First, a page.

Yuri Belinsky/Sputnik; Yevgeny Ivanov, Semyon Mishin-Morgenshtern/MAMM/MDF/russiainphoto.ru
1. Mikhail Rumyantsev (1901-1983)
Mikhail Rumyanyntsev was much inspired by Charlie Chaplin’s famous character, the Tramp.
Mikhail never cried over bad grades at school – he was born with a gift of laughter. At the beginning of his career in the late 1920s, Rumyantsev was profoundly moved and inspired by Charlie Chaplin’s famous character, the Tramp. Like Chaplin, Rumyantsev, whose stage name was Karandash (“The Pencil”), was also fairly clumsy, awkward and funny, and constantly found himself in embarrassing situations.
There was something innately comical and sad about him. He would turn up on stage dressed in an oversized suit and a hat. Despite being very short, just 142 cm tall (that’s less than five feet) he never worried about his looks (his wife was tall, beautiful and twenty years younger than him). The way he carried himself left no chance for an inferiority complex.
Rumyantsev’s partner in crime on stage was a Scottish Terrier nicknamed ‘The Blot’. During his long career, Karandash had performed with at least 13 Scotties.
Rumyantsev’s partner in crime on stage was a Scottish Terrier.
Rumyantsev actually became a clown quite by chance. In 1926, America’s sweetheart of silent cinema Mary Pickford and one of Hollywood’s founding fathers, Douglas Fairbanks, paid a visit to the Soviet Union. Rumyantsev saw the pair and decided to become an artist. He chose his stage name in 1935, to pay tribute to the 19th century French satirist Caran D’ache (whose pseudonym, in its turn, was a creative French transcription of karandash (карандаш), the Russian word for ‘pencil’).
The Soviet artist worked in the circus for over 55 years and his name on the billboard was invariably the guarantee of a sold-out show. However, Karandash didn’t like posters with his name. His peers said he was too modest to brag about success. On stage, he was just an ordinary bloke, good-natured, witty, cheerful, full of childlike spontaneity and charm.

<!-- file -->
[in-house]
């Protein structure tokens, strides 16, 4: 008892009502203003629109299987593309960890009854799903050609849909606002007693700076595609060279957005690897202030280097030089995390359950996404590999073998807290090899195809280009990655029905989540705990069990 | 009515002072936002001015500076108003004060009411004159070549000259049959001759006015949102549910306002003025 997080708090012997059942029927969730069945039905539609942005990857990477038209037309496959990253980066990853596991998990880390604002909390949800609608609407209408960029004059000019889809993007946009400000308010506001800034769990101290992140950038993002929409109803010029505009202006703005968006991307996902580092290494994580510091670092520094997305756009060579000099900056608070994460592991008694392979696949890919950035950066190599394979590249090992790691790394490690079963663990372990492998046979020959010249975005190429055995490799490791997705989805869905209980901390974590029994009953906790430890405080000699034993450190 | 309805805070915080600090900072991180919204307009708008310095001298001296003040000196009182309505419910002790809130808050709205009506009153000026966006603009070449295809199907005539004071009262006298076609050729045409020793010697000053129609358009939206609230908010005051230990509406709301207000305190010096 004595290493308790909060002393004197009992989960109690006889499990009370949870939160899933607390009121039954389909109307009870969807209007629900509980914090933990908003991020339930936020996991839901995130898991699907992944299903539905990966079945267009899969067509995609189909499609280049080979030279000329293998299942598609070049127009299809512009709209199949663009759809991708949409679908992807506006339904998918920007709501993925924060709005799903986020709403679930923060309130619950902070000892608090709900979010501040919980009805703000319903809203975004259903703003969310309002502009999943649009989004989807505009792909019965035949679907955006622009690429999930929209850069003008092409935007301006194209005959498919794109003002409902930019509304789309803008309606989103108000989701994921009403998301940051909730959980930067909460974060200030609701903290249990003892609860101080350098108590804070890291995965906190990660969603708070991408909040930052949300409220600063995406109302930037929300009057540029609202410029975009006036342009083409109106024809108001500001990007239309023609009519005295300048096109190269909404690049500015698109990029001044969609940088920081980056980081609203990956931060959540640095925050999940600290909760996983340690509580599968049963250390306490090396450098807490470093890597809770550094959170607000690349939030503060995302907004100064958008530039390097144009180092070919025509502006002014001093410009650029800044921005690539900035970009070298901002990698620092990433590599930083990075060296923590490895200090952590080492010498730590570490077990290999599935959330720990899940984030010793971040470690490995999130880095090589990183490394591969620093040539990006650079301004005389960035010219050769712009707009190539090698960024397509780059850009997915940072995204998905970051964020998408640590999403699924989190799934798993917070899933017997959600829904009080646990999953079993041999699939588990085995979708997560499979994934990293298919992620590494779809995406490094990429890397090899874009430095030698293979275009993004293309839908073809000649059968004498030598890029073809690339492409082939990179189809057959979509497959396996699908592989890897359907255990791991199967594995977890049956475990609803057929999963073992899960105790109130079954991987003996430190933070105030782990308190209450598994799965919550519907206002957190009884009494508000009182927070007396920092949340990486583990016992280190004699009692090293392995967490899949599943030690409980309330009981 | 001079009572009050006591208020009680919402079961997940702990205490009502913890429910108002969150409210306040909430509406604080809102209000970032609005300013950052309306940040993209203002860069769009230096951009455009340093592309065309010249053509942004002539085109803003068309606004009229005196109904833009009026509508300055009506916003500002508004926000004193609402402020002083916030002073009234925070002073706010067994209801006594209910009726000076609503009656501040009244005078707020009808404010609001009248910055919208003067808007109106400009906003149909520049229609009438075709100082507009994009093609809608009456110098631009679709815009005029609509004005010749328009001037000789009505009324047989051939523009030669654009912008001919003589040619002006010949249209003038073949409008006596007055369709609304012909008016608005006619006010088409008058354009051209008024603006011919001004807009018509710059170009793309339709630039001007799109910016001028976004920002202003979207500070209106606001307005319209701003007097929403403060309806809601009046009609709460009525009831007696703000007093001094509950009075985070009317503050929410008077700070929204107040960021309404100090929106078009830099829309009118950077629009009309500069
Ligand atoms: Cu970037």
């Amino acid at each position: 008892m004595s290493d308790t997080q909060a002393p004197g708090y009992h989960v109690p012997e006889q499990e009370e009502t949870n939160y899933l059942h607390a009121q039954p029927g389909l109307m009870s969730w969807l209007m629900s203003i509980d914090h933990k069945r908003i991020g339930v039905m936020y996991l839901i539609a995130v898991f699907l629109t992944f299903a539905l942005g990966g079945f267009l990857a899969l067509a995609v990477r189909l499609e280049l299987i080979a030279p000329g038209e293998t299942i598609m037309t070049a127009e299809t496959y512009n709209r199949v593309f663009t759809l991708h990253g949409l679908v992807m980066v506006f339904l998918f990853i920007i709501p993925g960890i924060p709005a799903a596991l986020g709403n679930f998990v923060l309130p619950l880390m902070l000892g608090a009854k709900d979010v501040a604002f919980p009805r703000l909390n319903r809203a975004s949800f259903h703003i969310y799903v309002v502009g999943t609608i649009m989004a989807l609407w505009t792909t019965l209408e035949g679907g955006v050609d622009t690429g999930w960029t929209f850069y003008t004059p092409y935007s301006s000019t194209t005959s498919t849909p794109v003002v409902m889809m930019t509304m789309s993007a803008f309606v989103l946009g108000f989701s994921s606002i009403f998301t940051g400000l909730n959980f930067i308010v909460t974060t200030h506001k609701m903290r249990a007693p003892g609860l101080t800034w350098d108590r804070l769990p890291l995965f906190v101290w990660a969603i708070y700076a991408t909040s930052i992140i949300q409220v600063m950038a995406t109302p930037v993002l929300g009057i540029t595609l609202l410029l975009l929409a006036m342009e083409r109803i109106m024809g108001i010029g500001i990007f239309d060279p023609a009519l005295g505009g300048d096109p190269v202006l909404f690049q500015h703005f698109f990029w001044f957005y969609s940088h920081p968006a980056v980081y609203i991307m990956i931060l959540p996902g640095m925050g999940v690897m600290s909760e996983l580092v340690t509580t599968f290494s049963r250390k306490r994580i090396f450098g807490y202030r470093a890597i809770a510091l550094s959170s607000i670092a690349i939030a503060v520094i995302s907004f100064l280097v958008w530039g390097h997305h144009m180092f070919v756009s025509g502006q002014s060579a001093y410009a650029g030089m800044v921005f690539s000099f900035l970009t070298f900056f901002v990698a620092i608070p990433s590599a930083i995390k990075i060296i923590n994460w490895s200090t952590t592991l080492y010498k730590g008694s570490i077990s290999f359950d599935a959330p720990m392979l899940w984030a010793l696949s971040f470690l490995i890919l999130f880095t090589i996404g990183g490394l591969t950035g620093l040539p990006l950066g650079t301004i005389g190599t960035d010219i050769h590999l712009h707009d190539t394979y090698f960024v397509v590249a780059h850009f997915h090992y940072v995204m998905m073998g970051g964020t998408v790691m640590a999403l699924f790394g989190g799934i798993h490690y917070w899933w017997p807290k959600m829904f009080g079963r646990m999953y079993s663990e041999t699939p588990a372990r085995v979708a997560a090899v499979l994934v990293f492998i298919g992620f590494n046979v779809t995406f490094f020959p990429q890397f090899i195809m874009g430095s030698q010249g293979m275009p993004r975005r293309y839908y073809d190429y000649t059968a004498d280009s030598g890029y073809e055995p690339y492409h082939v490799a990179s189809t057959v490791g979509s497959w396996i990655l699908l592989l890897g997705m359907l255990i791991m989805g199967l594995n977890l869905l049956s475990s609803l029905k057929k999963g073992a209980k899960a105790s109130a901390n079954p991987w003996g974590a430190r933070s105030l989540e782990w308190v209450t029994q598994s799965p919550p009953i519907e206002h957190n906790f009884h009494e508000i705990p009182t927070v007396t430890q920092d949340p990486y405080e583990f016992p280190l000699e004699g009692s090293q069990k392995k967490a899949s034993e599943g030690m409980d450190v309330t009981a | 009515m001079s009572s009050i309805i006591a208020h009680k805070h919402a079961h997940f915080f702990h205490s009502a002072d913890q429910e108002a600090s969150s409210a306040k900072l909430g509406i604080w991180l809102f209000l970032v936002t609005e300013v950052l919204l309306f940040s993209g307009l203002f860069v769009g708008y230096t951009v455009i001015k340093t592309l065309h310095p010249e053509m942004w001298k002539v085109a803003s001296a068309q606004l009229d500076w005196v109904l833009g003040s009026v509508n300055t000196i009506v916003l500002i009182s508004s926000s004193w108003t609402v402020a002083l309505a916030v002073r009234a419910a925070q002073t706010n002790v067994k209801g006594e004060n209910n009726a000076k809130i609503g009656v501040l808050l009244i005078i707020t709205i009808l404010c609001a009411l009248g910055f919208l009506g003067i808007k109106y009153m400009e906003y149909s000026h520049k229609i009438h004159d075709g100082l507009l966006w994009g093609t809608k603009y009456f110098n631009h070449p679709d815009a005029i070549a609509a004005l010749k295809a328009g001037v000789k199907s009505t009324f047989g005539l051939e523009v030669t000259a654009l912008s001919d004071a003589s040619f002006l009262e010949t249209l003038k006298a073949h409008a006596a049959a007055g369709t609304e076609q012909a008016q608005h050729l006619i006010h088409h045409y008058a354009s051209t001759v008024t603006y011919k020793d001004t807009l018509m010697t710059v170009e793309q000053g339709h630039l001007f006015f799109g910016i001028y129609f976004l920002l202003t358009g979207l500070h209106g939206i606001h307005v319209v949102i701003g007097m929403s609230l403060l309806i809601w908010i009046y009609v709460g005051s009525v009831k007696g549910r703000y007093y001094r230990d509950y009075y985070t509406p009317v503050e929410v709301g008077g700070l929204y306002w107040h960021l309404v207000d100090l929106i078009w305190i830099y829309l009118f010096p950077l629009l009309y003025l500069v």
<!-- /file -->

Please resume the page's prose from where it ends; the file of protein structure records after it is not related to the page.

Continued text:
His performances crossed genres, boasting stunts in acrobatics and gymnastics. Karandash became the first Soviet clown whose popularity transcended the geographical barriers of that time. In his best years, he had an army of fans in Finland, France, UK, Germany, Italy, Brazil and Uruguay.
2. Slava Polunin (b.1950)
For Russia’s most famous clown, hope and laughter are like Siamese twins, bound together at some physical level. A sense of humor once helped Slava get through the turbulent times. Which is why Slava brings laughter wherever he goes.
Polunin’s signature clown character ‘Assissai’ became the epitome of comic relief.
One of the founders of the Litsedei pantomime theater in St. Petersburg, Polunin is a master of tragi-comedy. His yellow clown character ‘Assissai’ became the epitome of comic relief.
Polunin made headlines shortly before the Berlin Wall fell in 1989. He organized the so-called ‘Peace Caravan’, in which mimes and clowns from across the globe got together to give street performances in Europe.
His major tour de force – ‘Slava’s Snowshow’ – has been staged in more than 80 countries worldwide, praised for warmth and wit, wisdom and sadness. Veering between laughter and tears, it was nominated for the Tony Award for Best Special Theatrical Event and won dozens of theatrical awards, including the coveted Laurence Olivier award in 1998.
His major tour de force – ‘Slava’s Snowshow’ – has been staged in more than 80 countries worldwide.
Polunin’s signature theatrical performances are like this: you laugh to keep from crying. Slava blends freedom with anarchy as naturally as a knowledgeable bartender mixes tomato juice with vodka. Polunin did himself a big favor when he allowed himself to be not only the clown, but also the artist and the thinker.